14 October 2015

Protein modifications in human breast cancer

We have discovered biomarkers that make it possible to distinguish breast cancer cells from non-cancerous cells, based on identifying chemical modifications of histones, the molecules about which DNA strands are wound to keep them in the cell nucleus. The method uses a high-field magnet to spread out the signals from different parts of the histone, to locate the site(s) of chemical modifications.

What did scientists discover?

We have resolved and identified dozens of proteoforms of small, DNA-binding proteins — the "histones" found in the cell nucleus — from both cancerous and non-cancerous cells. We identify one variant that is present only in non-cancerous cells, whose absence might serve as a future biomarker that indicates the presence of breast cancer. Additional insight is provided from increased binding of phosphorus to these proteins during cell division ("mitosis"), which might also serve as future biomarkers for proliferation of cancerous cells during breast cancer invasion.

Why is this important?

Breast cancer was the second leading cause of cancer related mortality for females in 2014. We find that certain proteins are potential indicators for detecting the presence of cancer and determining the type of cancer.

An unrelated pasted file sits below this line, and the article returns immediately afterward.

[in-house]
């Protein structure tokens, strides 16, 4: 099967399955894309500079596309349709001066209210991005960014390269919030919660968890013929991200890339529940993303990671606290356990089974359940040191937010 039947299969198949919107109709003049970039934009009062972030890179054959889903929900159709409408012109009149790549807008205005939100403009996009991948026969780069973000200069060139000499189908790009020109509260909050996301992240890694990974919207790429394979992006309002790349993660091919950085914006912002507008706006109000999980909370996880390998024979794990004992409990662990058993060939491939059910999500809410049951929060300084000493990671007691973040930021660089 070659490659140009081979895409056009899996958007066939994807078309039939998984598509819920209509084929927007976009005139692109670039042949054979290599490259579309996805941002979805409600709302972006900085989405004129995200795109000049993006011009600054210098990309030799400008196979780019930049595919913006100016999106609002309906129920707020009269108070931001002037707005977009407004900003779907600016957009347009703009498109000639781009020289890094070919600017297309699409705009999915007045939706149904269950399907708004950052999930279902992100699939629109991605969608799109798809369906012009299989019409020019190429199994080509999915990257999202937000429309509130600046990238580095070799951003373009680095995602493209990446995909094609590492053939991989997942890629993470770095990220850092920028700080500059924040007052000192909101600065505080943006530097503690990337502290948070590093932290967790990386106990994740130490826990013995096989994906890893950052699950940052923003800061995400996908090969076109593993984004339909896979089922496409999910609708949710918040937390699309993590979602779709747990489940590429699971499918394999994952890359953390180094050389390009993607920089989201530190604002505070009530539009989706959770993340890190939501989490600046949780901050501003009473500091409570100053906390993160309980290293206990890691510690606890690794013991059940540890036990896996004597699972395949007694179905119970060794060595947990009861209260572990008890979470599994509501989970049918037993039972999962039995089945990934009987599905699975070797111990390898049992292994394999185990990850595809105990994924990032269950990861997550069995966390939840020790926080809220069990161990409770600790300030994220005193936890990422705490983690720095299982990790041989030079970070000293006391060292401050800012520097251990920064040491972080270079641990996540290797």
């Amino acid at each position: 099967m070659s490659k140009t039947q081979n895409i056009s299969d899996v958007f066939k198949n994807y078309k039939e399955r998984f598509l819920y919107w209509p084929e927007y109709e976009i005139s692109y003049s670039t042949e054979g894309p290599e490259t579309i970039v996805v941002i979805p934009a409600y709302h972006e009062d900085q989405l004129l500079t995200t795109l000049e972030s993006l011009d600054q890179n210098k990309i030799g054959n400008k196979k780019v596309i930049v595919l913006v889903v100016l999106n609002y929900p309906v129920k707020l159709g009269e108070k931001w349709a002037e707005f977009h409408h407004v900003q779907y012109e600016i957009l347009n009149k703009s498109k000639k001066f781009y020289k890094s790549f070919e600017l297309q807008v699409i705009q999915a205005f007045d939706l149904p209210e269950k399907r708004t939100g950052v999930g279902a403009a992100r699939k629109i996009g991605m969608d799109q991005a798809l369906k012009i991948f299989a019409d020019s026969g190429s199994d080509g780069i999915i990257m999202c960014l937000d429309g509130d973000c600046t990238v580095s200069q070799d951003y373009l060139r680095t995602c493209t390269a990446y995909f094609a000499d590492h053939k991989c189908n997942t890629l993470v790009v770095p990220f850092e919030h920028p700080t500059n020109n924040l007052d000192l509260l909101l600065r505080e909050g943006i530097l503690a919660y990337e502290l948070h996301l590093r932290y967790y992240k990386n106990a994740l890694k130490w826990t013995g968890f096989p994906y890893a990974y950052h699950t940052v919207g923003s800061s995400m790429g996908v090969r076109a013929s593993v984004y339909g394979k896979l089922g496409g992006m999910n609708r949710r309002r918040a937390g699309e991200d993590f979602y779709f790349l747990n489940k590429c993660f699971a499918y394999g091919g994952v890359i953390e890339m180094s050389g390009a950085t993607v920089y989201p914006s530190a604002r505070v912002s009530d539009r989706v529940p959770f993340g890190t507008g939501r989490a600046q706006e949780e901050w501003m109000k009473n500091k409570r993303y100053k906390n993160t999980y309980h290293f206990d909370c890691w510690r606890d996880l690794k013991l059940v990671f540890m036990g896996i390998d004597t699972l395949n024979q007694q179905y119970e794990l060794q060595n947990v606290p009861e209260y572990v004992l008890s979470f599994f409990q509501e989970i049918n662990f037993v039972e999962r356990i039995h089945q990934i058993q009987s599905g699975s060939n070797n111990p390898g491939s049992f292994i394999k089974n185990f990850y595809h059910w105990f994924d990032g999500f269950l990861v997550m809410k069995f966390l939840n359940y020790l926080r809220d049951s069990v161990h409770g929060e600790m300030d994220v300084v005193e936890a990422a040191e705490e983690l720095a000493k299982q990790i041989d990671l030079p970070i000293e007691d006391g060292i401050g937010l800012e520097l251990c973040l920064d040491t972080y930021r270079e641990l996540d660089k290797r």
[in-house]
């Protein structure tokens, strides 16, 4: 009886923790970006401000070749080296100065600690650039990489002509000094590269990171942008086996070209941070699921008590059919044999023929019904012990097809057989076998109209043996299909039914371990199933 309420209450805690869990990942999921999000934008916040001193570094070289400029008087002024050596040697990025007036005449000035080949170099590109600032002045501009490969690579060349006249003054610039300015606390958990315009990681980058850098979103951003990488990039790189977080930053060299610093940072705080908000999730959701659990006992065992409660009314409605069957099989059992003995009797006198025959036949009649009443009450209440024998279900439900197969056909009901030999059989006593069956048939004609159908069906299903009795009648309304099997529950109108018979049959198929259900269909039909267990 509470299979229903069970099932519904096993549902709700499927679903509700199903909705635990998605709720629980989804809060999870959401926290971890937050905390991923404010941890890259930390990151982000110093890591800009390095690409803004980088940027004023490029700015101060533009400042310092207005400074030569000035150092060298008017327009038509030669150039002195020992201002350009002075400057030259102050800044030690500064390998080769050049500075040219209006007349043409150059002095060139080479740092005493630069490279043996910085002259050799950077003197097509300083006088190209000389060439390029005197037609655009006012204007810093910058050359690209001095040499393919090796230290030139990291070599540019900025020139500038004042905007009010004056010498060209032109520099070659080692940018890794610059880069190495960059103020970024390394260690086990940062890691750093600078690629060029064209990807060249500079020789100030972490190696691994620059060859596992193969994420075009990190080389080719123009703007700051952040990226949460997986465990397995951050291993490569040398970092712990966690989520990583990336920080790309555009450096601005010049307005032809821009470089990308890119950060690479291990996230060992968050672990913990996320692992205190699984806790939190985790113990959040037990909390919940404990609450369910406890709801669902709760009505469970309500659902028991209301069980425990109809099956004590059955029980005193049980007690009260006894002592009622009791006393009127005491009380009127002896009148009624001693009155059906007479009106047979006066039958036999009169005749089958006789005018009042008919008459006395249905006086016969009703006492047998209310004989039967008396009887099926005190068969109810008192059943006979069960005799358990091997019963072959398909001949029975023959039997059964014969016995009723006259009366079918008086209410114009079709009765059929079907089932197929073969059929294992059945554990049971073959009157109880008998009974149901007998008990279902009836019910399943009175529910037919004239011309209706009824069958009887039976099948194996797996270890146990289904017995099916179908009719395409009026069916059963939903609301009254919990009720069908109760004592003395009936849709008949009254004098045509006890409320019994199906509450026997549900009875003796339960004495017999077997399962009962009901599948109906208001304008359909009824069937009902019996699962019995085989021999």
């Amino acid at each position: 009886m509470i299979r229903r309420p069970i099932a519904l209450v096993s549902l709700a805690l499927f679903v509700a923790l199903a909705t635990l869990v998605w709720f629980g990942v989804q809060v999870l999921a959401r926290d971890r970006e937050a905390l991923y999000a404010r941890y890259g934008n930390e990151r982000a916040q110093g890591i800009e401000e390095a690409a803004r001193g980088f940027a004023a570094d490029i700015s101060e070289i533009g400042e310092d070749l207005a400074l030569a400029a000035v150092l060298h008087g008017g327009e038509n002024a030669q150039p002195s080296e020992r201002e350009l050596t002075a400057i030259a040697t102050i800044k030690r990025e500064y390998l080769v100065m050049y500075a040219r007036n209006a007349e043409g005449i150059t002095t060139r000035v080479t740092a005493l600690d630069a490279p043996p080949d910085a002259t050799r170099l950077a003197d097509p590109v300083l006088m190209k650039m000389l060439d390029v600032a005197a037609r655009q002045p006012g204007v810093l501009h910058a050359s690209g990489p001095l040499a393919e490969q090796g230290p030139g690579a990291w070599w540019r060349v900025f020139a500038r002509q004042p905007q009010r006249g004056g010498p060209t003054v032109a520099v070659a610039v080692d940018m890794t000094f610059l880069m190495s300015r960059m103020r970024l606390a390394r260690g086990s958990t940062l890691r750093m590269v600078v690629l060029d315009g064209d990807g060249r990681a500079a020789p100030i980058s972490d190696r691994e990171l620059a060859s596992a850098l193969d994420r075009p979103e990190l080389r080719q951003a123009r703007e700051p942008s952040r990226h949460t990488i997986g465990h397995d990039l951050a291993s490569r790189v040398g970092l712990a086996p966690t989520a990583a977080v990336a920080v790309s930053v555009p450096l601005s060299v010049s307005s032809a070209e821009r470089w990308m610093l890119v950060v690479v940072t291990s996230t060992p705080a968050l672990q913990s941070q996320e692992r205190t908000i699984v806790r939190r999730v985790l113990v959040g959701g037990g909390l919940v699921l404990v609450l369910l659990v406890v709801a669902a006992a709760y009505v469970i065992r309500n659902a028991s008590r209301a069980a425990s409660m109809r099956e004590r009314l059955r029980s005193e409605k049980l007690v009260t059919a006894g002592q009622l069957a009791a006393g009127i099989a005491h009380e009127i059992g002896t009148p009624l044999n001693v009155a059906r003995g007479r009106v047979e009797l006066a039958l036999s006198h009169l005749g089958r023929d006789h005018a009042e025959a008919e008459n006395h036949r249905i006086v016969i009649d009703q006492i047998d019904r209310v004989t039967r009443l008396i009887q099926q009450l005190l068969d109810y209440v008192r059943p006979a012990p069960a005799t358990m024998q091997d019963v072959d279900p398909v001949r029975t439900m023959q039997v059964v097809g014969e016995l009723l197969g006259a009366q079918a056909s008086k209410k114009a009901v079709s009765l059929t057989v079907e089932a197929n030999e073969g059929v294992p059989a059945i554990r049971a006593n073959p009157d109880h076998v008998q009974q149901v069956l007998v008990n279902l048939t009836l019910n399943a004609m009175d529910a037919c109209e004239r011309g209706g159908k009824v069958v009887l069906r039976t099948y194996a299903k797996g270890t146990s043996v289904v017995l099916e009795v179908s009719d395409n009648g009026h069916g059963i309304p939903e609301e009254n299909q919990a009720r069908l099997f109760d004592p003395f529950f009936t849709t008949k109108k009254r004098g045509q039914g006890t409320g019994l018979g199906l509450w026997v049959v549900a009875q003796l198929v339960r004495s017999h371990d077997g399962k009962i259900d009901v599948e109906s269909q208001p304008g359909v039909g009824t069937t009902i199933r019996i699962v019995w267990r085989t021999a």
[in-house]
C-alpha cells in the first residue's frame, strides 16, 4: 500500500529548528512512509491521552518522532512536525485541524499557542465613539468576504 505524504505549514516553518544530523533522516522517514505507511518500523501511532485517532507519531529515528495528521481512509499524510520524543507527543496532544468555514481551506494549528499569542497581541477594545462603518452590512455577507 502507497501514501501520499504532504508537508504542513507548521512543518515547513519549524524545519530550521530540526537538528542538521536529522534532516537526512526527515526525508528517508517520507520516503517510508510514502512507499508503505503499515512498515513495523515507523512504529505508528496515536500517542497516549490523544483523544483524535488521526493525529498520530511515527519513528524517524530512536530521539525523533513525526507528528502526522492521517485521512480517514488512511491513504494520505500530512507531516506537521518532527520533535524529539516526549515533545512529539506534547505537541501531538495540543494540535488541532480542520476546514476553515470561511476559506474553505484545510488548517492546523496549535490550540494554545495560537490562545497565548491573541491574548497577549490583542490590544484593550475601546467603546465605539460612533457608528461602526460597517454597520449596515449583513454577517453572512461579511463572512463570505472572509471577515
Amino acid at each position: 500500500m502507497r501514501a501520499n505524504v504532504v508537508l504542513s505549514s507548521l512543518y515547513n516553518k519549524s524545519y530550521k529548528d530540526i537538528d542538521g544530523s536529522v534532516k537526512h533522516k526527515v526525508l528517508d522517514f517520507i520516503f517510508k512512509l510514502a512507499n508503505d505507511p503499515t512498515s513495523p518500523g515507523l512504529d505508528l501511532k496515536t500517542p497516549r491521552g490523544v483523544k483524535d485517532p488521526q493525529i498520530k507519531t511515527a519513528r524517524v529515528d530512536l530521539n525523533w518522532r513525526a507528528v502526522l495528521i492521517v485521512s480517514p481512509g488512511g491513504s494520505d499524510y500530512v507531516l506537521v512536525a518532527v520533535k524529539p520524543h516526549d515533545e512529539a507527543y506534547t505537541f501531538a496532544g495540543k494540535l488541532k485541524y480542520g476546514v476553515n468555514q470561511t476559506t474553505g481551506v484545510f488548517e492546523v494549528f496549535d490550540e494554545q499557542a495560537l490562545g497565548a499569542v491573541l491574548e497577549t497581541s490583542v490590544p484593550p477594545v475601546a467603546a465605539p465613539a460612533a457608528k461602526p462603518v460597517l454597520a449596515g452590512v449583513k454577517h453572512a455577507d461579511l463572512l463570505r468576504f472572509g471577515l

Who did the research?

Y. Chen1, M. E. Hoover2, X. Dang3, A. A. Shomo3, X. Guan1, A. G. Marshall1,3, M. A. Freitas2*, and N. L. Young1*

1NHMFL, Tallahassee; 2The Ohio State University College of Medicine; 3Chemistry & Biochemistry, FSU

Why did they need the MagLab?


This research was conducted in the 14.5T Ion Cyclotron Resonance Magnet at the MagLab's ICR Facility.

The protein constructed from a single gene may exhibit sequence variants and chemical modifications (see Figure). The only way to distinguish and identify the resulting “proteoforms” is by top-down mass spectrometry, that is, the ability to isolate every single proteoform of the protein. The mass spectrum that contains resonances from every one of the proteoforms contained in the sample is so large and complex that it demands the highest possible mass resolution, which is provided by the MagLab’s high-field Fourier transform ion cyclotron resonance mass spectrometers.

Details for scientists


This research was funded by the following grants: G.S. Boebinger (NSF DMR-1157490), A. G. Marshall (NSF CHE-1019193), M. A. Freitas (NIH CA107106)

For more information, contact Alan Marshall.


  • Research Area: Biochemistry
  • Research Initiatives: Life
  • Facility / Program: ICR
  • Year: 2015
Last modified on 16 October 2015